Frankfurt / Main (dpa) - A millionaire overnight: A young man discovered almost 3.5 million D-Marks (1.79 million euros) in his sick uncle's house at the beginning of the year while cleaning up.
The man had stashed the money in sacks, shopping bags and cigar boxes in his house in southern Germany and then apparently forgot it.
The man actually wanted to sell his house to settle outstanding bills.
That was no longer necessary after the junior had exchanged the D-Mark treasure at the Deutsche Bundesbank.
Even almost 19 years after the introduction of euro cash, not everyone has said goodbye to the old currency.
At the end of November, according to the Bundesbank, notes and coins with a total value of 12.4 billion marks (6.34 billion euros) had not yet been exchanged.
These are banknotes with a value of 5.79 billion marks and coins with a volume of 6.61 billion marks.
That corresponds to 164.3 million notes and more than 23 billion coins.
100 and 1000 Mark bills are still being bunkered in billions: According to the information, 17.2 million hundreds worth 1.72 billion D-Marks have not yet been returned.
In the thousands there are 1.1 million pieces worth 1.13 billion marks.
Most of the stocks were exchanged around the introduction of euro cash at the beginning of 2002.
But D-Mark treasures are discovered again and again by chance, hidden in drawers, in basements, books or in the garden.
After the death of their father this year, three children found yellowed, black lumps hidden near a drainpipe in the basement of their parents' house in Lower Saxony, which were barely recognizable as banknotes.
The children assumed that the sum would at least cover the funeral costs.
However, based on the resistant aluminum-coated security threads, it turned out that it was almost 100,000 D-Marks.
“Our National Analysis Center in Mainz does everything to replace accidentally damaged banknotes - even if the banknotes are in a condition that you might think you won't get anything for it,” Beermann reported.
The Bundesbank also accepts collector coins at face value.
"Before making an intended exchange, however, you should find out whether it is worth selling to professional collectors because of the silver content of some collector coins and thus greater value than their face value," said the member of the Central Bank's executive board responsible for cash.
Unlike in many other euro countries, the old notes and coins can be exchanged for an unlimited period at the Bundesbank.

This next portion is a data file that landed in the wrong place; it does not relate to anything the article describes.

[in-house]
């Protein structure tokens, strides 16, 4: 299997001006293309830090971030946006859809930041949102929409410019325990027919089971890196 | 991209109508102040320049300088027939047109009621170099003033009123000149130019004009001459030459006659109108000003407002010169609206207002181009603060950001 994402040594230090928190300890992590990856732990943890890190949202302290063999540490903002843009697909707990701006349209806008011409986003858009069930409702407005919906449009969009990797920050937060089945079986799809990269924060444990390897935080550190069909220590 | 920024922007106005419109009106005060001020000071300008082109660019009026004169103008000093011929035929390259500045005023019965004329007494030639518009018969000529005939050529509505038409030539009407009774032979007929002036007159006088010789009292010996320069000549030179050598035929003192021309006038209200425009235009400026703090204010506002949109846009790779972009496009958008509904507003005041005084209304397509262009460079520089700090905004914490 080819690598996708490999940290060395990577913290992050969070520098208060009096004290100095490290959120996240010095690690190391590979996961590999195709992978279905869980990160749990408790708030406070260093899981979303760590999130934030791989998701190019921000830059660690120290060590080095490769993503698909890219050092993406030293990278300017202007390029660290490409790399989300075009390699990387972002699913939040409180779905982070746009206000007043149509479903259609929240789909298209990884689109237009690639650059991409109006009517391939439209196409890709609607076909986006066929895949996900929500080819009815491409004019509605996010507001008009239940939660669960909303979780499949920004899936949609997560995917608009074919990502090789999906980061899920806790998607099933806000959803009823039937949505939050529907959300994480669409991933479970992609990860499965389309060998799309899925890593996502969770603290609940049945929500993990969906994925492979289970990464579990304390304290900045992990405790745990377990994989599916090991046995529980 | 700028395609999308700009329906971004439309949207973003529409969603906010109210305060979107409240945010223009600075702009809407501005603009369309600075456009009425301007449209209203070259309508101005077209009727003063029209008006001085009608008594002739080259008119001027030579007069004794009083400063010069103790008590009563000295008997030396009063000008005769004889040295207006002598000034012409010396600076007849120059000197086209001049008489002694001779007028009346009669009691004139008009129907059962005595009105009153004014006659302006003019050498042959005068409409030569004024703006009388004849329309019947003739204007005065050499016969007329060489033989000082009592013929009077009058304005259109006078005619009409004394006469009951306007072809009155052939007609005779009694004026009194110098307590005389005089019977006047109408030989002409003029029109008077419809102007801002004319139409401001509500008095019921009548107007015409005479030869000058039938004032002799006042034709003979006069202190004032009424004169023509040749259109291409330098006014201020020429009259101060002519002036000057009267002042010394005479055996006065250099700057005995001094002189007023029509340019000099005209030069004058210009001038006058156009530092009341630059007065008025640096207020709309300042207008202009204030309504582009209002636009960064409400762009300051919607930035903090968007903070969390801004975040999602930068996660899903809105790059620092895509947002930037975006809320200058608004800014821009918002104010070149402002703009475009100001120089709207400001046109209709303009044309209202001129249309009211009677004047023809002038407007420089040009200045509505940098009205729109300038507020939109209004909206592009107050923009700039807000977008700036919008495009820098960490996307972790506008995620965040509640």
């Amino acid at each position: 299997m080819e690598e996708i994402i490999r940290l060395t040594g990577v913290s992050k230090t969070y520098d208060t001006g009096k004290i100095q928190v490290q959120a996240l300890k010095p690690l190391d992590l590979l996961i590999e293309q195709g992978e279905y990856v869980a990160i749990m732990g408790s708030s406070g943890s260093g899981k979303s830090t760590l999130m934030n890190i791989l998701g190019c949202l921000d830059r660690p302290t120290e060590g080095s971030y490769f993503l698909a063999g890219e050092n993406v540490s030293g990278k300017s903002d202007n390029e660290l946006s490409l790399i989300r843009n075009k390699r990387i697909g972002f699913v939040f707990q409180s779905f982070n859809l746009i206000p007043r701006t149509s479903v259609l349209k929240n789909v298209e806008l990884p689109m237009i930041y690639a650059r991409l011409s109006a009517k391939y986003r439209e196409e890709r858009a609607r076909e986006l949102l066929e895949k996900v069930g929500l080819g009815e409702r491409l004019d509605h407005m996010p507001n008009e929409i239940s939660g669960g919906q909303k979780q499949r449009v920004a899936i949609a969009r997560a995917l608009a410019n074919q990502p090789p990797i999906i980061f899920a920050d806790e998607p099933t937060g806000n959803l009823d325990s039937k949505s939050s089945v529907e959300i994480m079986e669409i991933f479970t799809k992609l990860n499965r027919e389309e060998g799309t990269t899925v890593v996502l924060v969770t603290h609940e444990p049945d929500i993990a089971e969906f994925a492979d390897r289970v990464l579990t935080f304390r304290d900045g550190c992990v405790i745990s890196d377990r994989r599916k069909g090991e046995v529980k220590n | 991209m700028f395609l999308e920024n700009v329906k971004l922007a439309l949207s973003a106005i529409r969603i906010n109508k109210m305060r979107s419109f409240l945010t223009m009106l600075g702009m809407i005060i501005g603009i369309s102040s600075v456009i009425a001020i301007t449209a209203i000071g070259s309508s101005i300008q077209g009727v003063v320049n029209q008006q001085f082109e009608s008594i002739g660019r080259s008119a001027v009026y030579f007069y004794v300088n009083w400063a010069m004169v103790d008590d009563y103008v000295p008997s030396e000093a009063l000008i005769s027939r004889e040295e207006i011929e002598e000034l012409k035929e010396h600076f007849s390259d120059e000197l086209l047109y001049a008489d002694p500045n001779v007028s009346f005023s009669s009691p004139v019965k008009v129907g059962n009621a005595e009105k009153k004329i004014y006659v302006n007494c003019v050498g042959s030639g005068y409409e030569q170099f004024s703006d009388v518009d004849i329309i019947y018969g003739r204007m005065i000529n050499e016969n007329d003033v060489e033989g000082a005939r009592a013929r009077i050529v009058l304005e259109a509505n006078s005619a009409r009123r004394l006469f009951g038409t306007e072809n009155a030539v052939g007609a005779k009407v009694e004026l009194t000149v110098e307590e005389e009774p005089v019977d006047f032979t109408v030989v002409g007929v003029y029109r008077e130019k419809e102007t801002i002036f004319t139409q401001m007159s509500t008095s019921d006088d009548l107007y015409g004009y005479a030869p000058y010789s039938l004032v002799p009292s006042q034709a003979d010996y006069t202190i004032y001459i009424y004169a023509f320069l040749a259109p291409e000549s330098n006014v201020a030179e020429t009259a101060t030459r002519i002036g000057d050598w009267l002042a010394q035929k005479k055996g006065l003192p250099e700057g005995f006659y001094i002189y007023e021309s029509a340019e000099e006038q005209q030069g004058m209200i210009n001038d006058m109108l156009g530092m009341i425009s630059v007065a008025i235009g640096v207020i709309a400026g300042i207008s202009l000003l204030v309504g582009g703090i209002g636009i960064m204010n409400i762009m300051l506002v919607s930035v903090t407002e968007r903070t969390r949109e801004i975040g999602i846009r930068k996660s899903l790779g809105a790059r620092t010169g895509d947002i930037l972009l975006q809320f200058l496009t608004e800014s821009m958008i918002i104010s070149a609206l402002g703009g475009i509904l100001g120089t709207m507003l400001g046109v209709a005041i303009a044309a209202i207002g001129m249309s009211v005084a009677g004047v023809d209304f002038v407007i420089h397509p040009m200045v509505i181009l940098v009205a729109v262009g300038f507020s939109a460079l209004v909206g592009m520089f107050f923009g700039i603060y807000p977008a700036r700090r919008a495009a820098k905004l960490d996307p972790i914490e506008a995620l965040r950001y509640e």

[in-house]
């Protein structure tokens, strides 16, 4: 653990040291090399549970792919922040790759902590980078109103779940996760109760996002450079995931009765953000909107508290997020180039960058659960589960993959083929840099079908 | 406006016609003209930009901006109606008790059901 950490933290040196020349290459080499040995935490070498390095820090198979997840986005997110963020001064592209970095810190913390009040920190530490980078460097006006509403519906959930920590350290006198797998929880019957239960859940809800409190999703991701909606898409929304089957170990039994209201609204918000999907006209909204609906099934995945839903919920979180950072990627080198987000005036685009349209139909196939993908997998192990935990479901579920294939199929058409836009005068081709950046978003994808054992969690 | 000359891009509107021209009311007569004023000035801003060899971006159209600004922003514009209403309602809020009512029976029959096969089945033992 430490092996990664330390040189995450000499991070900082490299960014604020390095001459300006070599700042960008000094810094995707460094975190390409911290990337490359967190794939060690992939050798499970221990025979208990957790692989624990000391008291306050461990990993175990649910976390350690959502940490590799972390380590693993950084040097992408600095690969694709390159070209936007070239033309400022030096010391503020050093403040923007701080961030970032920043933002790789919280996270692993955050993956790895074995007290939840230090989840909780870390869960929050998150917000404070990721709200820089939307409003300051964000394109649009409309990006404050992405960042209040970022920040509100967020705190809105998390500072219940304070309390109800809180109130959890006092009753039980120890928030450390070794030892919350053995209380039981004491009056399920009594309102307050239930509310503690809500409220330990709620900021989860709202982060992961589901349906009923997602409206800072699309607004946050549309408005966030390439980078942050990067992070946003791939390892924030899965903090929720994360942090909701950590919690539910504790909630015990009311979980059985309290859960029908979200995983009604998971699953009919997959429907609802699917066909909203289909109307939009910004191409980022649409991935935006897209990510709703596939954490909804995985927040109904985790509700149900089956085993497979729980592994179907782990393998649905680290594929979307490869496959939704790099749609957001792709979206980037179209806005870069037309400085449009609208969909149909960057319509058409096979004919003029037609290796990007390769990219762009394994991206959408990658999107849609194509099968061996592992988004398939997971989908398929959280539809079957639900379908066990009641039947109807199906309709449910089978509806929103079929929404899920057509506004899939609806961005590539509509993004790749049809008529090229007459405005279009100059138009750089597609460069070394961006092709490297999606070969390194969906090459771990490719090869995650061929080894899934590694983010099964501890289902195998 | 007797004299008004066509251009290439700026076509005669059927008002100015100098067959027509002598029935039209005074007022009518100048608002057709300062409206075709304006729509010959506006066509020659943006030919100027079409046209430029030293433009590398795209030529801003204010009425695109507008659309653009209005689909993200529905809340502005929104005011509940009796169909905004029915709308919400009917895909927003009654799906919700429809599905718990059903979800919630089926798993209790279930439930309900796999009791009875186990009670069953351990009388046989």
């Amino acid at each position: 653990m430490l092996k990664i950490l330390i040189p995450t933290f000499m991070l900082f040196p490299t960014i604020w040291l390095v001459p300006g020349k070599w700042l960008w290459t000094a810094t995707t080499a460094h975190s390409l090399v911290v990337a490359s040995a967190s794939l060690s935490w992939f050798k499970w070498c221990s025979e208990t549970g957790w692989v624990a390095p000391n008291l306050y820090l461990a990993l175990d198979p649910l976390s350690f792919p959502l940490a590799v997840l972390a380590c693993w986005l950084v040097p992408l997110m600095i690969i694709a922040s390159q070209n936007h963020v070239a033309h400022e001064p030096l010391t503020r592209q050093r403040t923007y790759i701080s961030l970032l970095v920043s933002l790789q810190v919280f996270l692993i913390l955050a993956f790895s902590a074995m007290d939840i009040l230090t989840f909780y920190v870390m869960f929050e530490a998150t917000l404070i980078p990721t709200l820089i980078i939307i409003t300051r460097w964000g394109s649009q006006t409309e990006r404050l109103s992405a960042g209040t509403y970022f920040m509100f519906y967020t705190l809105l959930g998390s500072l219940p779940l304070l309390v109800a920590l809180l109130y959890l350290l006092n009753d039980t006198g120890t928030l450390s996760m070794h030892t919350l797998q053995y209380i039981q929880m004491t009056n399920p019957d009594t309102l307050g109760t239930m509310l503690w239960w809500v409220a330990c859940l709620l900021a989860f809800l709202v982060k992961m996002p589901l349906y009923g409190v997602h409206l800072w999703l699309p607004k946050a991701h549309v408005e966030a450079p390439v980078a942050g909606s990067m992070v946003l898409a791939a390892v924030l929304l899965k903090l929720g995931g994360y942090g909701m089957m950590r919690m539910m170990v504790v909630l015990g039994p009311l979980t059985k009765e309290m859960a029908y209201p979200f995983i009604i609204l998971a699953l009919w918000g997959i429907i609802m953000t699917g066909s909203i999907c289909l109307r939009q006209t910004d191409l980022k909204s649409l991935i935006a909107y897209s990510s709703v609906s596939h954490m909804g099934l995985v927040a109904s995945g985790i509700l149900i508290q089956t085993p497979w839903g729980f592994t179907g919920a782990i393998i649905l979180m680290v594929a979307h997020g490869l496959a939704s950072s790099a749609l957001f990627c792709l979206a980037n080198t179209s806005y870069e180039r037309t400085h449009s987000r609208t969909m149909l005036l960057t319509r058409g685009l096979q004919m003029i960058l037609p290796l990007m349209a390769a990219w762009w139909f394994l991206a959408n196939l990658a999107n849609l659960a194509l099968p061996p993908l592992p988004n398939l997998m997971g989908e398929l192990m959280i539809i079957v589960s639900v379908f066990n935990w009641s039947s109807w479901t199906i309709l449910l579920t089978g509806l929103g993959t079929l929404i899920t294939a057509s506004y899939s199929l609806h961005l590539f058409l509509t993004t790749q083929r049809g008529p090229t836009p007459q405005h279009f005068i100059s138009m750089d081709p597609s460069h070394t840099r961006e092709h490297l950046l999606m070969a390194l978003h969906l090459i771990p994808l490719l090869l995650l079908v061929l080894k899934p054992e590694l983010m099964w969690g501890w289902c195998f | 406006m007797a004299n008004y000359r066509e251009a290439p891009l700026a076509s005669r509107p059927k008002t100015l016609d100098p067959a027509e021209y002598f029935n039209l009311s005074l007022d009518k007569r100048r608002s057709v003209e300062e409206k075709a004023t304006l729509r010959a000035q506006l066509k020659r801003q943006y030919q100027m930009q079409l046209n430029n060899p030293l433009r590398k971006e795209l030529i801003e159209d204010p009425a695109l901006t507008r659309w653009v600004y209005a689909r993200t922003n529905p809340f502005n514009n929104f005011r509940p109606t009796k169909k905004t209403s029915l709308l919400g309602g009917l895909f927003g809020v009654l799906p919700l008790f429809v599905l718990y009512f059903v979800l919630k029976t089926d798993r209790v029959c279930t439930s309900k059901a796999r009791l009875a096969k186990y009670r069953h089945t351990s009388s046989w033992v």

The exchange rate is unchanged: You get one euro for 1.95583 Deutschmarks.
However, this exchange option was apparently used less often due to the corona pandemic in the current year.
By the end of November, the Bundesbank had received D-Marks worth a good 53.4 million marks.
According to the information, notes and coins were exchanged much less frequently than in the same period of the previous year and the value was lower.
The finds are becoming increasingly rare anyway.
“In the current year, however, we had a disproportionately strong decline in D-Mark submissions.
This is likely to be due to restrictions in connection with the corona pandemic, "said Beermann.
"When the times have normalized again, we expect that our offers will be accepted again."
Initially, however, some of the branches also go into lockdown when accepting money.
«From this Wednesday we will discontinue the so-called Jedermann business in the branches of the Deutsche Bundesbank until January 10, 2021.
This means that it is no longer possible to exchange Deutschmarks on site for the time being, ”said Beermann.
However, banknotes and coins can still be submitted to the Bundesbank by post.
The good old D-Mark has not completely disappeared from everyday life either.
Coins and notes are used again and again for special promotions.
This spring, for example, consumers were able to pay with marks and pennies in many shops and restaurants in the Lower Saxony town of Rinteln for a week.
The price was converted from euros to D-Marks.
However, the Bundesbank expects that some of the D-Mark holdings will never be returned - among other things because collectors have secured old notes and coins.
© dpa-infocom, dpa: 201216-99-709967 / 2
Bundesbank on the D-Mark in circulation